TimePoint SysTickTimer::Now() const
if(available_) // previously set based on whether high-frequency timing is available
return TimePoint(now.QuadPart); // the current time in ticks (64 bits)
else // will only have millisecond accuracy
auto msecs = 1000LL * now.time;
return TimePoint(msecs + now.millitm);
My Windows 10 installation, running on a Dell XPS15, has 10^7 ticks per second (1 tick = 0.1 usecs). This is determined by
I have a CDialog derived dialog which has a CFormView derived member which has a number of CEdit derived controls placed on it.
Based on business rules at runtime one of the CEdit derived controls should receive the focus when the dialog is displayed. In the OnInitialUpdate override of the CFormView derived class the specfic control is determined and focus is set to that control with the following call:
When the dialog is displayed there is no caret displayed within the control. It is outlined in the blue colour showing that it has focus, if I start typing the text is displayed but still no caret. If I TAB to the next control the caret is displayed there and if I TAB back it is now displayed in the originally focused control.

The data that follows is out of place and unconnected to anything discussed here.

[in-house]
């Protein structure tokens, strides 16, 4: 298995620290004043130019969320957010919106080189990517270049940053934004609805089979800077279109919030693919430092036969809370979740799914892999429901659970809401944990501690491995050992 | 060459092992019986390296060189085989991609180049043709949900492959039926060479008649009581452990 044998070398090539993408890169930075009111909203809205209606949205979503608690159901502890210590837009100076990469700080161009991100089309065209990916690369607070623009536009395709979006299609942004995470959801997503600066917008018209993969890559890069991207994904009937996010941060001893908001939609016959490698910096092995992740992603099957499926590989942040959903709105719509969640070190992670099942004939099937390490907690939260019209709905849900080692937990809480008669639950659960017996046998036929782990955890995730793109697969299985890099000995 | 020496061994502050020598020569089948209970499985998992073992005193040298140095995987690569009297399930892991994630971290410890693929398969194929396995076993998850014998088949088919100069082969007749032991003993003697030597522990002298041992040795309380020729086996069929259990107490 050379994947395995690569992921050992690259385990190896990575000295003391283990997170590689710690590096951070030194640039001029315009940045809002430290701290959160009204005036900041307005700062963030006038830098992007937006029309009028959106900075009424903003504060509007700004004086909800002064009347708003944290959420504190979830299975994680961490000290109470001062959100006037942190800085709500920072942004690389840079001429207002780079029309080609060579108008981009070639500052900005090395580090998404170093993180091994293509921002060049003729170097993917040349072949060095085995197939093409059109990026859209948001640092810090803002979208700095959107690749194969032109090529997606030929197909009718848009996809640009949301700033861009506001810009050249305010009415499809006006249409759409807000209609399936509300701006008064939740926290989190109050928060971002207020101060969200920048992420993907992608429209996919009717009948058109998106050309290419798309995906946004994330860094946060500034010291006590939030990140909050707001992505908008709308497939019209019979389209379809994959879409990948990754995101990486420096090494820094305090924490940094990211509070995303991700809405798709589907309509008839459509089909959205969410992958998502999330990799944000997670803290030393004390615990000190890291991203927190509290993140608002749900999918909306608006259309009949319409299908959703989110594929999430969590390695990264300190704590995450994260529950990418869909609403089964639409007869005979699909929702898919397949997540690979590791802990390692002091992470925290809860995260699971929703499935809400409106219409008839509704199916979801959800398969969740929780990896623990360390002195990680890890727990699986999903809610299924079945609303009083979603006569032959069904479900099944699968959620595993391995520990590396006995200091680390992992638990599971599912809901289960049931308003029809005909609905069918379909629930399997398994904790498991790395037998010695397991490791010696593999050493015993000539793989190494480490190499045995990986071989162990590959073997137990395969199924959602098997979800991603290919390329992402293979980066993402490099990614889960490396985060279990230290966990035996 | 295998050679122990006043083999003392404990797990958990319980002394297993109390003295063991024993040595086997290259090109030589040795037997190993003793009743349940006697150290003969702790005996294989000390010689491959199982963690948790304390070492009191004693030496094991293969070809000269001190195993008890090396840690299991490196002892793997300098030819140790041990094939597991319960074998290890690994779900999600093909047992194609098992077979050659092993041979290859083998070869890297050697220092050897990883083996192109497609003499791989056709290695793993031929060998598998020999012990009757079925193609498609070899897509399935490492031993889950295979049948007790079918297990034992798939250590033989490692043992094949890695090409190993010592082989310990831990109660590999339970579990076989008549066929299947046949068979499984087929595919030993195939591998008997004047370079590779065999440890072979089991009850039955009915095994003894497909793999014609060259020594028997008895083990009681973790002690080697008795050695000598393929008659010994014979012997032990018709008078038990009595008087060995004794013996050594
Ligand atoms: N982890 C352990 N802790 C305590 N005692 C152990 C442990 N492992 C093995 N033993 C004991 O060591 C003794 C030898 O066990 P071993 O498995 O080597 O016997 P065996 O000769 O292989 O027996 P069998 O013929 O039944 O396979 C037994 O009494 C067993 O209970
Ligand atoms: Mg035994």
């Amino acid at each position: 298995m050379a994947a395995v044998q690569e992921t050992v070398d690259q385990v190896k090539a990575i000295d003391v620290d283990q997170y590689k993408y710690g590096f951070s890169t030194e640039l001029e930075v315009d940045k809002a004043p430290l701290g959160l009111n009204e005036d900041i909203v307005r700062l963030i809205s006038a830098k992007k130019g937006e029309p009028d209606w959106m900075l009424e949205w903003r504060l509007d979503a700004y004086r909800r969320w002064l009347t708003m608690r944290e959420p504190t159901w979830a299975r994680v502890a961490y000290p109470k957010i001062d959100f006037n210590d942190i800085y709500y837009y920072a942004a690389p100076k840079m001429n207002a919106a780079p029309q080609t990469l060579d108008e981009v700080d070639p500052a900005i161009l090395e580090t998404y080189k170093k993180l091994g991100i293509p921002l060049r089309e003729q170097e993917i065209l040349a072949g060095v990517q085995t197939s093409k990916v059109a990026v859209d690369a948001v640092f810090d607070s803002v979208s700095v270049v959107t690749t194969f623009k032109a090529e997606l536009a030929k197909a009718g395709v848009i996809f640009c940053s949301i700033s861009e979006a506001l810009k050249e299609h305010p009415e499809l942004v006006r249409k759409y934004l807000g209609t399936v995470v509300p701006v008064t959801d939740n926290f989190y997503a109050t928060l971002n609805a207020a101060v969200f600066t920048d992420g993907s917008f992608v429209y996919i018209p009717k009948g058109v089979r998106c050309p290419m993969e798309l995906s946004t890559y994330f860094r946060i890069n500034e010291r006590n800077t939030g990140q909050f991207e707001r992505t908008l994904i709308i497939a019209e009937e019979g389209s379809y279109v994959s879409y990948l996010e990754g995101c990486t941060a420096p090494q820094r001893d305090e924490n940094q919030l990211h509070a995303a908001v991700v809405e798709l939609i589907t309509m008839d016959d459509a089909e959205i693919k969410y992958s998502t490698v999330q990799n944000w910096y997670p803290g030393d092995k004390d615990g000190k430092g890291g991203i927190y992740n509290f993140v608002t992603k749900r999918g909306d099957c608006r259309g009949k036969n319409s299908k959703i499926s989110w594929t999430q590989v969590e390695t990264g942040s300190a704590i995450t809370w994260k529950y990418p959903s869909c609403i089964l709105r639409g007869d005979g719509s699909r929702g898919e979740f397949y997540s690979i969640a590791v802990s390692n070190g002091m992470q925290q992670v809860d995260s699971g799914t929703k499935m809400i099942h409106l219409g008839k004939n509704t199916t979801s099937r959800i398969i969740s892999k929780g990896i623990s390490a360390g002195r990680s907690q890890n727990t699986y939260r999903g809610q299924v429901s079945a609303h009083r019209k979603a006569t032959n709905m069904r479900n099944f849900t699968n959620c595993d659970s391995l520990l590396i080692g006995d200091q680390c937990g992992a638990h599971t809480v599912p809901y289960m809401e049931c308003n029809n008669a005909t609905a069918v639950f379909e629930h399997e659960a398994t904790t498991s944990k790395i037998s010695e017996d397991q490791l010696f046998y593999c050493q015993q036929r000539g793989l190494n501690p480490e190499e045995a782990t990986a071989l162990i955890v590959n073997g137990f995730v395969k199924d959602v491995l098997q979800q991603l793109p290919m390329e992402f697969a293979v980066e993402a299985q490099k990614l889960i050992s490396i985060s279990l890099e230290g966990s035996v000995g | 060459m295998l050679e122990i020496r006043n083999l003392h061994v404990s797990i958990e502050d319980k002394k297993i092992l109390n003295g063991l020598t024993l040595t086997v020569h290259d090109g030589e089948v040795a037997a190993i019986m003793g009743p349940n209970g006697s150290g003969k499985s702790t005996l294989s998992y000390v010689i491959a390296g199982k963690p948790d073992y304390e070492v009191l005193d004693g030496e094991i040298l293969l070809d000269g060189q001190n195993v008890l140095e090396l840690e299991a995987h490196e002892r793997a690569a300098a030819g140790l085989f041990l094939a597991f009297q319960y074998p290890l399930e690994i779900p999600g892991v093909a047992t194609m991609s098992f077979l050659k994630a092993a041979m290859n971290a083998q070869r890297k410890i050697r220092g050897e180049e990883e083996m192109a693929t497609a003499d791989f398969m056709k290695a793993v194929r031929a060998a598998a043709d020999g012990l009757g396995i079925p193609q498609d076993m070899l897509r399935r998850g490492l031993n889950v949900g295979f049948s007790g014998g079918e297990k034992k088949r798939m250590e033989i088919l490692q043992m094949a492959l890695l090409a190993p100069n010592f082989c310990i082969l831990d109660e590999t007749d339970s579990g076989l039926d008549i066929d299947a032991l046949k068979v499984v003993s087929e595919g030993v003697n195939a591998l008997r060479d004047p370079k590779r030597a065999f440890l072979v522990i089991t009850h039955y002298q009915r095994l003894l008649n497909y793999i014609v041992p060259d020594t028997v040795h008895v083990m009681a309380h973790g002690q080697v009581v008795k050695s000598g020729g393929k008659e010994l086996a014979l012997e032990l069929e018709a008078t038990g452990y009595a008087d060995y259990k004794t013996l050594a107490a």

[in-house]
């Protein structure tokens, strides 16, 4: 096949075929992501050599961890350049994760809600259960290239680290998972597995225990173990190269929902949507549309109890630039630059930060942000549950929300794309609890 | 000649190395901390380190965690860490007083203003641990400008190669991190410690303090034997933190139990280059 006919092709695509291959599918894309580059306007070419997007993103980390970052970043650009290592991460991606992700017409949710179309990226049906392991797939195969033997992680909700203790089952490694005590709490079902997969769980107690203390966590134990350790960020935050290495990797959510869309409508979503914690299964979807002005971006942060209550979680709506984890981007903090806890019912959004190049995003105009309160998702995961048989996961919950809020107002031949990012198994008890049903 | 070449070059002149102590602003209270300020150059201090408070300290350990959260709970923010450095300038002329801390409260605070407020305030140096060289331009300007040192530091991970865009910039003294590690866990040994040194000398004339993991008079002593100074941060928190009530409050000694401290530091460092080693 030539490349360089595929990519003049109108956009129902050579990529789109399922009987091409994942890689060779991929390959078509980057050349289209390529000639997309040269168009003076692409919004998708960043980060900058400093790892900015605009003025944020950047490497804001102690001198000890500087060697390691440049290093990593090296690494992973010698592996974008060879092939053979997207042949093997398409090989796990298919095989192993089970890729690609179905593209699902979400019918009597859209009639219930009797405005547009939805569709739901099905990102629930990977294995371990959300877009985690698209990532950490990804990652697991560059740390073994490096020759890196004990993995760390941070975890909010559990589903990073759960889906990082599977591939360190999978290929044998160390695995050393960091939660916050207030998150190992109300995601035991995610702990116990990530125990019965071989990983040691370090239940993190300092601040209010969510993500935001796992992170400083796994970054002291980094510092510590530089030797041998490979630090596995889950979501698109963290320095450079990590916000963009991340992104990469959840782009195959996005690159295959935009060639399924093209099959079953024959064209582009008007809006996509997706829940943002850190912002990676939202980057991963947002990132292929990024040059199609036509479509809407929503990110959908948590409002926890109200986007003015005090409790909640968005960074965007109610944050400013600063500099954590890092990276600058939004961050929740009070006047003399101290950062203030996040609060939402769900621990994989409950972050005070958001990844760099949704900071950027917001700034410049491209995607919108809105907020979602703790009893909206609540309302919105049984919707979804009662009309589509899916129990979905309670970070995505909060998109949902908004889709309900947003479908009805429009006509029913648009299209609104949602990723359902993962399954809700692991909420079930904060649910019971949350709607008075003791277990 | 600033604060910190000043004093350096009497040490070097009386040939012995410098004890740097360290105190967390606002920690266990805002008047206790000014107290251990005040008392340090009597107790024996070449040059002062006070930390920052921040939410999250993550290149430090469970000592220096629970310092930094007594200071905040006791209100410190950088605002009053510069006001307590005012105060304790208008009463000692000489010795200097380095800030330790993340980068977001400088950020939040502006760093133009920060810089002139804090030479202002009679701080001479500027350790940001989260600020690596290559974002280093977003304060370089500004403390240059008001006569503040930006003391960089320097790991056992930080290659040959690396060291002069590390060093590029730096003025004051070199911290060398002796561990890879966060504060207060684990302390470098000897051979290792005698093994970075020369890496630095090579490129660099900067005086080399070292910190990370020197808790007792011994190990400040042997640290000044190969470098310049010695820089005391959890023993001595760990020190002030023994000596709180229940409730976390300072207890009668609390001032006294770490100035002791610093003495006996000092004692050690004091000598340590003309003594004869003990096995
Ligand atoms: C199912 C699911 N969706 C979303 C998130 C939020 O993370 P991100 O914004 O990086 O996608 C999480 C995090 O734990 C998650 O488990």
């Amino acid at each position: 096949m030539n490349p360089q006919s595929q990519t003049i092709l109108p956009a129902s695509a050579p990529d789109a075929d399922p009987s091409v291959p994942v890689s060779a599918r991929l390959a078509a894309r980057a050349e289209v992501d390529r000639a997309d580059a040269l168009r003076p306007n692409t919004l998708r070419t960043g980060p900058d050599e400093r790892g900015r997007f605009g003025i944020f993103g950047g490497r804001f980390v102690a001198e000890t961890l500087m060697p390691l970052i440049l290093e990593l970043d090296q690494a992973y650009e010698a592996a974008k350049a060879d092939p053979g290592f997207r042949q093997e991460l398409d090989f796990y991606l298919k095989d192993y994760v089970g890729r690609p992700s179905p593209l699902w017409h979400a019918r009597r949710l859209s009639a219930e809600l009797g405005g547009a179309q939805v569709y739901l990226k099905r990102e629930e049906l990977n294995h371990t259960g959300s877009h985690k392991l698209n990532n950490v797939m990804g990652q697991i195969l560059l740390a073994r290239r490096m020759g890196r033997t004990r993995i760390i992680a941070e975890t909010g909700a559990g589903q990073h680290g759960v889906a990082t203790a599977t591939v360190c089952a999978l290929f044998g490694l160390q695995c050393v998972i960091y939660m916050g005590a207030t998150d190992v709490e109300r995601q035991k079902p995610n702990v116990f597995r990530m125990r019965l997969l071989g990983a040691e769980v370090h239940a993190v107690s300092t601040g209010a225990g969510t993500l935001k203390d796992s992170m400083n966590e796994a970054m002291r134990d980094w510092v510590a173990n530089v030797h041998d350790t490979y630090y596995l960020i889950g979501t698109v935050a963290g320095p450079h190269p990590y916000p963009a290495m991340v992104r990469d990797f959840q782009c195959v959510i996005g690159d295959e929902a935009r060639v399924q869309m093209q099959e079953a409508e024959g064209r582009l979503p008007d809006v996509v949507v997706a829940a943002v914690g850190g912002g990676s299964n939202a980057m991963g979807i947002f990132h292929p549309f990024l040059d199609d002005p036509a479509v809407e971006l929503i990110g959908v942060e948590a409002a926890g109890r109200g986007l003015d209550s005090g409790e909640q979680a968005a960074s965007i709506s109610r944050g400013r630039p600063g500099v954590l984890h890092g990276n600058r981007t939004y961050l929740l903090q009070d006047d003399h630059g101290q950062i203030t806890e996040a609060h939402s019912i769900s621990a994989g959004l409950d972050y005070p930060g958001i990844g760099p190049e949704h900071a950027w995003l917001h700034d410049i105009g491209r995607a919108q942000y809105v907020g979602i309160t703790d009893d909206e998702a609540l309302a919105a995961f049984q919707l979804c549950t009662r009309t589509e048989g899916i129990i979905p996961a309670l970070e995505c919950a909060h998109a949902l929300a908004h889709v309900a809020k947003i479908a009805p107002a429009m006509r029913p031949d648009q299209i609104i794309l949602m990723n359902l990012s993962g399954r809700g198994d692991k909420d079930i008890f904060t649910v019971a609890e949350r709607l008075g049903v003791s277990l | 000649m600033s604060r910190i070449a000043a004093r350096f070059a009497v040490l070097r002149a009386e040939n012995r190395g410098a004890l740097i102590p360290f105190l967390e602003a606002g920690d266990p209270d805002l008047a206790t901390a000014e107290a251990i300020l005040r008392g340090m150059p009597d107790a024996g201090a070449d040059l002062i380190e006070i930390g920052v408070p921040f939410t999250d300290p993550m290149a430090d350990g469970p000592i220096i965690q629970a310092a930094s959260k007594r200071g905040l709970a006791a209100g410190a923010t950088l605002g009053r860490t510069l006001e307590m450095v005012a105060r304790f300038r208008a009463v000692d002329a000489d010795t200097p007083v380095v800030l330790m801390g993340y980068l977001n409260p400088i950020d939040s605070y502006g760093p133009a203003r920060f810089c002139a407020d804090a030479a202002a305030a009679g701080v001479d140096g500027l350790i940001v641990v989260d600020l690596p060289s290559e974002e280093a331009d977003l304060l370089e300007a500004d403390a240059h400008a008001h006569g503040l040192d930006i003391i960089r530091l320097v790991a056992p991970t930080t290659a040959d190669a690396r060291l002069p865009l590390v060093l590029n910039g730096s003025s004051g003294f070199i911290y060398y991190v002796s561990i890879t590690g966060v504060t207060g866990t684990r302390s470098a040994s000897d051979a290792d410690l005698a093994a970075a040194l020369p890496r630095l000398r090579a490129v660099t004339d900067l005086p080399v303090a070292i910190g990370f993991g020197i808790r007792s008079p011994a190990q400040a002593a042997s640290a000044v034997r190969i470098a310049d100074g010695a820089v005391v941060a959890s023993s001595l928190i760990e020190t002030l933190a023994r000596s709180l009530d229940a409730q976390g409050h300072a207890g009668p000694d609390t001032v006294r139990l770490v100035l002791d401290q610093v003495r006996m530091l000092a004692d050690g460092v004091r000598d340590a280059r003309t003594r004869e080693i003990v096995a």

Alternatively, after the dialog is initially displayed and the caret is not showing If I shift the active window to another app (e.g. visual studio) and then actiavte the app again then the caret does appear in the CEdit control.
Any suggestions as to how I can ensure that the desired CEdit control receives focus on display of the dialog and that the caret is displayed?
I stated that the focus edit is being set from the OnInitialUpdate override of the CFormView derived class, I should have clarified that this has been called from the CDialog OnInitDialog method via a call to
this pBuffer NULL tell me that I am not able to read that sectors ... why ? The program is running as admin and sVolume is feed by _T("\\\\.\\F:"), first TRACE macro printed is a prove that is OK that part. SetFilePointer is used to position the reading part, and I intend to setup offset to the beginning, right ?
Your pBuffer value is NULL, so you are trying to read data into the memory address 0 - you have to allocate some space to read the data into and use that for your pBuffer value. For 512 bytes a stack-based array should do the trick.
pBuffer NULL tell me that I am not able to read that sectors
No, pBuffer = NULL; tells you that you have not allocated any space to pBuffer. And don't use void* unless you are trying to allocate nothing.
You can allocate space either of the following ways.
unsignedchar* pBuffer = newunsignedchar[dwLen]; // allocate some space for the data to be read into// orunsignedchar buffer[dwLen]; // allocate on the stack
ReadFile(hVolume, buffer, dwLen, &dwNum, NULL);
Last Visit: 31-Dec-99 18:00 Last Update: 20-Jun-21 15:41